Imagine drawing a Shakespearean sonnet. Or hearing a Matisse painting. Playing a book as a video game.

Well for anyone who was rocking the internet back in February of this year, The Great Gatsby Game gave you the ability to do exactly that.

I got a great chance to interview the brilliant minds behind this amazing little experience. Taste some tidbits below or read it HERE.

NEA: The Big Read is about inspiring people across the country to pick up a book. Do you think those who play The Great Gatsby Game need to have read the book in order to enjoy it? Or do you think people could be inspired by the game to pick up the book?

PETER SMITH: When we were making the game, we really thought no one would like it if they didn’t really love both the book and the games we were referencing—we thought it was going to be a pretty small audience. But it turned out that a lot of people on either side liked it anyway. My parents always wanted me to read books instead of playing games. But then my dad got hooked on the game and played it every night for a month. I was really touched when he finally beat it. And on the flip side, you have people…who never read the book but got a kick out of the game. The game really comes from a place of love for both of its sources, so there are a lot of little jokes for fans of either to enjoy. And if people pick up the book, I’m thrilled.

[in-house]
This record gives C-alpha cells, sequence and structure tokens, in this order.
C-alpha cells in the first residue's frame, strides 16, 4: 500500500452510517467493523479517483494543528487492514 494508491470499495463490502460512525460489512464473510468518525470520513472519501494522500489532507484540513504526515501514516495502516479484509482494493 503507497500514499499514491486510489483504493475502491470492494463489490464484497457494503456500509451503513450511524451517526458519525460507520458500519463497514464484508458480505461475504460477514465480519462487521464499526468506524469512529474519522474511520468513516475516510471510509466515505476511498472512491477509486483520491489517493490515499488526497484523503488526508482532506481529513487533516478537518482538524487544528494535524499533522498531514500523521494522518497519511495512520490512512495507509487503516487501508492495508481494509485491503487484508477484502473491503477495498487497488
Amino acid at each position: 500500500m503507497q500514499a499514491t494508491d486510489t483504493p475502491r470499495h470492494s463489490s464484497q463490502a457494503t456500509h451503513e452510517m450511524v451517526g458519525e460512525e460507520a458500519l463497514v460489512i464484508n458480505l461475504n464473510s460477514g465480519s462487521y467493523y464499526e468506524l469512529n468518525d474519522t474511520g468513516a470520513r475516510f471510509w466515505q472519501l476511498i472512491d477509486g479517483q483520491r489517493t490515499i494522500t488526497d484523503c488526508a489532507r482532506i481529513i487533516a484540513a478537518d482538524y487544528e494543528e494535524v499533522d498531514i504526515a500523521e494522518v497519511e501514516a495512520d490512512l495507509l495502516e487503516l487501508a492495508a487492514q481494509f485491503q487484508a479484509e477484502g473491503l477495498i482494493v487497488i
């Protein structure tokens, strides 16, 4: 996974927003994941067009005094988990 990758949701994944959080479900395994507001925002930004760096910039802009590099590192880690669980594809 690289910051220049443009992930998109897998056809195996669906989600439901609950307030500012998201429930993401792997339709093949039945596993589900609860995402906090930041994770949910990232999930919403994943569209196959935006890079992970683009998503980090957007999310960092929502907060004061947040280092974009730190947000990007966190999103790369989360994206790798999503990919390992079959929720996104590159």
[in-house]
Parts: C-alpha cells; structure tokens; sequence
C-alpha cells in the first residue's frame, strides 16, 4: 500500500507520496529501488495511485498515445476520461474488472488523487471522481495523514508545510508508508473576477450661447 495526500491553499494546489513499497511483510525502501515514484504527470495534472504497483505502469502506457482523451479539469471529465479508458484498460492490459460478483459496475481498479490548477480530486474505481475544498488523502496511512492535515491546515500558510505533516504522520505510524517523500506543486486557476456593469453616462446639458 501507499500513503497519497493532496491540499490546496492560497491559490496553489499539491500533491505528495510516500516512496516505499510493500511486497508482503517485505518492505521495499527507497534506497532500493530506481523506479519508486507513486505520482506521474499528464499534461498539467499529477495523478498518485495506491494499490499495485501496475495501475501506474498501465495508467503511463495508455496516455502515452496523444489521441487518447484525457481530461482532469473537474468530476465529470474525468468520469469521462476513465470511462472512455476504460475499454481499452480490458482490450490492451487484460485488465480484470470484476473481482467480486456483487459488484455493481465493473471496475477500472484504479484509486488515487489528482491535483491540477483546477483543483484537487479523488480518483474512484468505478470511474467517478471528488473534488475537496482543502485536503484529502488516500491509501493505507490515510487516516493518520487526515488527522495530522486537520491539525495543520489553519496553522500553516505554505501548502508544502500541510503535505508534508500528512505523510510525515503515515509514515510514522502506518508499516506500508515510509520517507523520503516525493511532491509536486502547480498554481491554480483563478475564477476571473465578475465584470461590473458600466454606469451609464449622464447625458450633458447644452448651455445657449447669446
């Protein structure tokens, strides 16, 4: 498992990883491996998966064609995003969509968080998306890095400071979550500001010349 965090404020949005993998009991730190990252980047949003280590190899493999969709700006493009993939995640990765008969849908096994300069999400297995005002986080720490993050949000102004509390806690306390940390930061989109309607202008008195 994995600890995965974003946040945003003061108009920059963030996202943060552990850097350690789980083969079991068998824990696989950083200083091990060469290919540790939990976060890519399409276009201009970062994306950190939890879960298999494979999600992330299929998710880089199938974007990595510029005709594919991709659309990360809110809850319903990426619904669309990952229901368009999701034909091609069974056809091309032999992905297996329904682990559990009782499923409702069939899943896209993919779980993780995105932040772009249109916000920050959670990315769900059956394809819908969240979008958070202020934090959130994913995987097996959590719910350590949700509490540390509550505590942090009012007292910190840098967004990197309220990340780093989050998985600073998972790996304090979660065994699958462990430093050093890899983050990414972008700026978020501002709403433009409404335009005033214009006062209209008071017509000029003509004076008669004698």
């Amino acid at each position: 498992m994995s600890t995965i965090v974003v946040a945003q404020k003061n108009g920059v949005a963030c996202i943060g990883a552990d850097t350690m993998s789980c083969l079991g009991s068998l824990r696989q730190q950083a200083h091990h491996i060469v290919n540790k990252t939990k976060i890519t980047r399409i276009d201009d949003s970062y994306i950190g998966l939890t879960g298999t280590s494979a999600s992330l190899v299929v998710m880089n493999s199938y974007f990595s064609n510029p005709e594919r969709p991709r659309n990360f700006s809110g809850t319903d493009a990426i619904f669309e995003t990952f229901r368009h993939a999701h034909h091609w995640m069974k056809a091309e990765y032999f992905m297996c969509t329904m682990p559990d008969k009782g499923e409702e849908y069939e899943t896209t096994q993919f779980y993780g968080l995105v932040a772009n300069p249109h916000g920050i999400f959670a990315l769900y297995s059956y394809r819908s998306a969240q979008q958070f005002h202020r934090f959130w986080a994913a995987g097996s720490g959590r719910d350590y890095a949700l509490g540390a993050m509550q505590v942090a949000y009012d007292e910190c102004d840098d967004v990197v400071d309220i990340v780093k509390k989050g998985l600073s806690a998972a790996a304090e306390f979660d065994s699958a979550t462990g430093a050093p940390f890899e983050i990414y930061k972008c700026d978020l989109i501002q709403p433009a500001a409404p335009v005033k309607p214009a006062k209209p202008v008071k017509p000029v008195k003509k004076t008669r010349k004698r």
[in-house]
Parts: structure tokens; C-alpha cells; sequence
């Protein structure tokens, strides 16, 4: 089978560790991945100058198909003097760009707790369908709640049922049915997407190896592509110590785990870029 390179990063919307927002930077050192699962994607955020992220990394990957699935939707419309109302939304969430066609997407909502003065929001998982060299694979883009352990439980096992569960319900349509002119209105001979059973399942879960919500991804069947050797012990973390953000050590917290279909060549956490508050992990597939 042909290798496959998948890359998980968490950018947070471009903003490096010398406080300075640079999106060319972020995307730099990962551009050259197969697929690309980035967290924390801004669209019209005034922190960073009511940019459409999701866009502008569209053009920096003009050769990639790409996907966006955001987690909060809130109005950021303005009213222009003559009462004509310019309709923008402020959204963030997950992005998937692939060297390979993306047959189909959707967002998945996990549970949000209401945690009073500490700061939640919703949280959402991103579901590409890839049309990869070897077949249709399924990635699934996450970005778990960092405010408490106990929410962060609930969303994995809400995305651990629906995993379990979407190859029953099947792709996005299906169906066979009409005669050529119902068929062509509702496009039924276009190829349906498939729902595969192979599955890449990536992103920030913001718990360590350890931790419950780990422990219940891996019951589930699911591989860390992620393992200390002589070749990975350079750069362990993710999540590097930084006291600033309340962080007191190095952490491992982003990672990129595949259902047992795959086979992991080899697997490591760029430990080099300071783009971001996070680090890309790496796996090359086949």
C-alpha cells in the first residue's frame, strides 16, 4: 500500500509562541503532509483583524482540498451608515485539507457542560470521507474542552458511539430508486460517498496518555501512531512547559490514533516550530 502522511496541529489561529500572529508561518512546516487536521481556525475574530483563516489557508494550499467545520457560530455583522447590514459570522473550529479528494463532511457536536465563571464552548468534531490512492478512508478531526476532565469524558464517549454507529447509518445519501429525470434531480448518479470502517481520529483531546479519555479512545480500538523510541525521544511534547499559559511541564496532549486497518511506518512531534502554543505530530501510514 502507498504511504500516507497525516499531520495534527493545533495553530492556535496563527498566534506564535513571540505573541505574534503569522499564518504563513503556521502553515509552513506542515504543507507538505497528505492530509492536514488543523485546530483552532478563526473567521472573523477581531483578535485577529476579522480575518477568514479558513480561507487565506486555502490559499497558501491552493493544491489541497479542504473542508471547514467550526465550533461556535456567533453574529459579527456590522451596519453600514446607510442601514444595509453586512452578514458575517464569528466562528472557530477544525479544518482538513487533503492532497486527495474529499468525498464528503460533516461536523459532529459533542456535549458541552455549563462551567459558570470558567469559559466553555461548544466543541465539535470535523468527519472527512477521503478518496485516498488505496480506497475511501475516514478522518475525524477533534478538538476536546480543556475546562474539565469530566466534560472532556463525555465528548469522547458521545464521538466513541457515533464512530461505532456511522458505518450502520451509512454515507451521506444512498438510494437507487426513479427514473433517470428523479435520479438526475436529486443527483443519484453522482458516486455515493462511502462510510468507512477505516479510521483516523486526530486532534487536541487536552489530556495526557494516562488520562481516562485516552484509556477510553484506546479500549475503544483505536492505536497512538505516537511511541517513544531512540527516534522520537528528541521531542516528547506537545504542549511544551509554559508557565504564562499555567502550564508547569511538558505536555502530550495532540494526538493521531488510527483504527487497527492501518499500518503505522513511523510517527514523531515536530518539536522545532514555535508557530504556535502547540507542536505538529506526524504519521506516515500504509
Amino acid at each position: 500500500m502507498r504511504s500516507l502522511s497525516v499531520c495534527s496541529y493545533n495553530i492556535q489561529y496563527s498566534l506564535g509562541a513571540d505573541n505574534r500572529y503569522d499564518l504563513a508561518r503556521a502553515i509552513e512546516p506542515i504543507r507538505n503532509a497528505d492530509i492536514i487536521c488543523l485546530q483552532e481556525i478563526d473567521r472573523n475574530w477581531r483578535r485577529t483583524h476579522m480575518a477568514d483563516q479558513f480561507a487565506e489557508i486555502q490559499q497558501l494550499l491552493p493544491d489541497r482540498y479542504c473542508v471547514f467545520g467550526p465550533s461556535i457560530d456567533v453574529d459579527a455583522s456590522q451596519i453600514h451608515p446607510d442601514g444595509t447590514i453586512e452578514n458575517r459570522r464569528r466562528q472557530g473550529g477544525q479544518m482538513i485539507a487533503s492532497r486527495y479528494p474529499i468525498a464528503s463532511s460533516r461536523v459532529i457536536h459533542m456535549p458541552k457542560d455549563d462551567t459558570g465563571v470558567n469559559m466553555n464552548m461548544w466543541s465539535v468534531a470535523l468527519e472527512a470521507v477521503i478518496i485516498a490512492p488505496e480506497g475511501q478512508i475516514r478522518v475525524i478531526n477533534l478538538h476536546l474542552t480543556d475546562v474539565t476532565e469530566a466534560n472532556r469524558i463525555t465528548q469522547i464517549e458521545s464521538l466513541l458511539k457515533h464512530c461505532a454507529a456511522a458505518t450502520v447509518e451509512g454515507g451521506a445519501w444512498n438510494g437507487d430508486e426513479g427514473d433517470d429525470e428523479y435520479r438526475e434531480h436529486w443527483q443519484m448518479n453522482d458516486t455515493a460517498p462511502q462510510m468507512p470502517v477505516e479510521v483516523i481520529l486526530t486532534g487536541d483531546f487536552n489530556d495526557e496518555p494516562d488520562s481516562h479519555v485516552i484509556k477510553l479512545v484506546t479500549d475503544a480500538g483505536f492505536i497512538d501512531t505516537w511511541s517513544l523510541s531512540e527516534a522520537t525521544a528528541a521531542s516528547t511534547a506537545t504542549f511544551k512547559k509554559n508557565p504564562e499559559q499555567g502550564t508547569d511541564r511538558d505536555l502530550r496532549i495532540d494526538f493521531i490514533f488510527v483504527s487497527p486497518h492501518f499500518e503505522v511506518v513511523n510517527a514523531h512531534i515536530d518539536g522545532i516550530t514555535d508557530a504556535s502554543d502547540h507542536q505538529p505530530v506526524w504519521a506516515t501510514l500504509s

CHARLIE HOEY: The game definitely is funniest if Gatsby’s pretty fresh in your mind; there are a lot of jokes that are only relevant to the reader. Our process for vetting jokes was to never sacrifice gameplay for a literary reference, to never make a joke too much at the expense of either The Great Gatsby or old video games. It was important above all else for it to really feel like something from this era, with all the technical limitations and gameplay conventions and terrible translations. At the same time, we love the book and wanted to carry some of our favorite passages and scenes across the vast divide between these mediums more or less intact.

More than a few people have told me they’re going back to read the book after playing the game, which is really a great compliment. I’ve also gotten emails from a few English teachers that used it in class or in homework assignments, making kids compare and contrast references to the novel. Always makes my day.

Is this the future of the arts? Specifically of literature? While I know Charlie and Peter would agree: there’s no substitute to reading the real thing… sometimes I wonder if perhaps we can increase ACCESS through other alternative artistic forms.